This Terrifying Brazilian Island Has so Many Venomous Snakes, No Humans Are Allowed
Brazil has some of the world's most spectacular sights, from the Iguazu Falls to the Lençóis Maranhenses National Park.
One of the most beautiful sites in Brazil appears to be Ilha da Queimada Grande, located about 90 miles off the coast of So Paulo.
The island is well-known to most Brazilians, but few would consider visiting because it is home to up to 4,000 golden lancehead vipers, one of the world's deadliest snakes.
These venomous snakes can kill a human in less than an hour, and there are countless local legends who tell of what happened to people who ventured into Snake Island, according to Smithsonian Magazine.
A fisherman is said to have made the mistake of landing on the island in quest of bananas, only to be found dead in his boat, drenched in blood and bitten by snakes days later.
There are those who think pirates hide their wealth in snakes, although the island's snake population has grown steadily for thousands of years without human interference.
Sea levels rose enough to cut off Ilha da Queimada Grande from the rest of Brazil about 11,000 years ago, forcing the snake species that inhabited on the island-most likely jararaca snakes-to diverge from their mainland counterparts.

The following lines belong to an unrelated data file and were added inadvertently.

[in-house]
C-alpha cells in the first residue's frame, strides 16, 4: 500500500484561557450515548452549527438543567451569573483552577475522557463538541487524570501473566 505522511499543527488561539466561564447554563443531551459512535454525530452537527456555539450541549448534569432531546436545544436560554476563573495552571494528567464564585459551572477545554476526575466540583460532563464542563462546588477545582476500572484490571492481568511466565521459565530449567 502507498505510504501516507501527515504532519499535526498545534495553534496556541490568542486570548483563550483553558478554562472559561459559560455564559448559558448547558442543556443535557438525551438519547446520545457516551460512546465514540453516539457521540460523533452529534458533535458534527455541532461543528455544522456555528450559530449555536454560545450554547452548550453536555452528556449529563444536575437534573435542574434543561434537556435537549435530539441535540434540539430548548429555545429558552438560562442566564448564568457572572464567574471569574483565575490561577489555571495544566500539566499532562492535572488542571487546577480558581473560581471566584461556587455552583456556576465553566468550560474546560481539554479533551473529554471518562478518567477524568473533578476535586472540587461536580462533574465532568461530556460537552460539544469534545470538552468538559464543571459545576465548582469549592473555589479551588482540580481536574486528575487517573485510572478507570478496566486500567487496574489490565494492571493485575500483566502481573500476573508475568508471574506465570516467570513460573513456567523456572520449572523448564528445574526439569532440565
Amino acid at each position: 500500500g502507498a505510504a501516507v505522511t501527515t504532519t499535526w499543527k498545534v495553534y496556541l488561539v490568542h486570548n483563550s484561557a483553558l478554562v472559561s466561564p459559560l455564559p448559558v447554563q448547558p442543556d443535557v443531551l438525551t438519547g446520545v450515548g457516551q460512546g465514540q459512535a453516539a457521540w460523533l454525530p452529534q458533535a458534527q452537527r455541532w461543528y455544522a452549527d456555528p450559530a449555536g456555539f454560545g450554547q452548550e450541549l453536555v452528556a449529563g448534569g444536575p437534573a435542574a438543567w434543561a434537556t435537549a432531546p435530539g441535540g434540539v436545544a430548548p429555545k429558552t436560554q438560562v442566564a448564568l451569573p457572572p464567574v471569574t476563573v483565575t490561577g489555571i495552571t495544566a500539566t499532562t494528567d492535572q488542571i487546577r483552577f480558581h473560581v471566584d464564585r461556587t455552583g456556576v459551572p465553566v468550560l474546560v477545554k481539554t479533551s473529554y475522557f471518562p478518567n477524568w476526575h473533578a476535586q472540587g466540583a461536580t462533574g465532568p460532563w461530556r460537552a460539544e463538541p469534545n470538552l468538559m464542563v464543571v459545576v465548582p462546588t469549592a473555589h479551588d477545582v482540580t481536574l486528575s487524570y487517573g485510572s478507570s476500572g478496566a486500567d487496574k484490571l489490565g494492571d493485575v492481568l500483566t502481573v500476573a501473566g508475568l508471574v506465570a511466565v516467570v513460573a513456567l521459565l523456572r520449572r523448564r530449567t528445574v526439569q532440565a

On Ilha da Queimada Grande there were no ground level predators for the snakes, allowing them to reproduce at a high rate.
Slithering upward in search of prey, the snakes pounced on the island's seasonal influx of migrant birds. Once their prey has been bitten, snakes wait for the poison to take effect before hunting again.
Due to the fact that golden lancehead vipers are unable to locate the birds they bite, they have evolved venom that is three to five times stronger than the poison found in mainland snakes and is capable of rapidly killing most prey (and melting human flesh).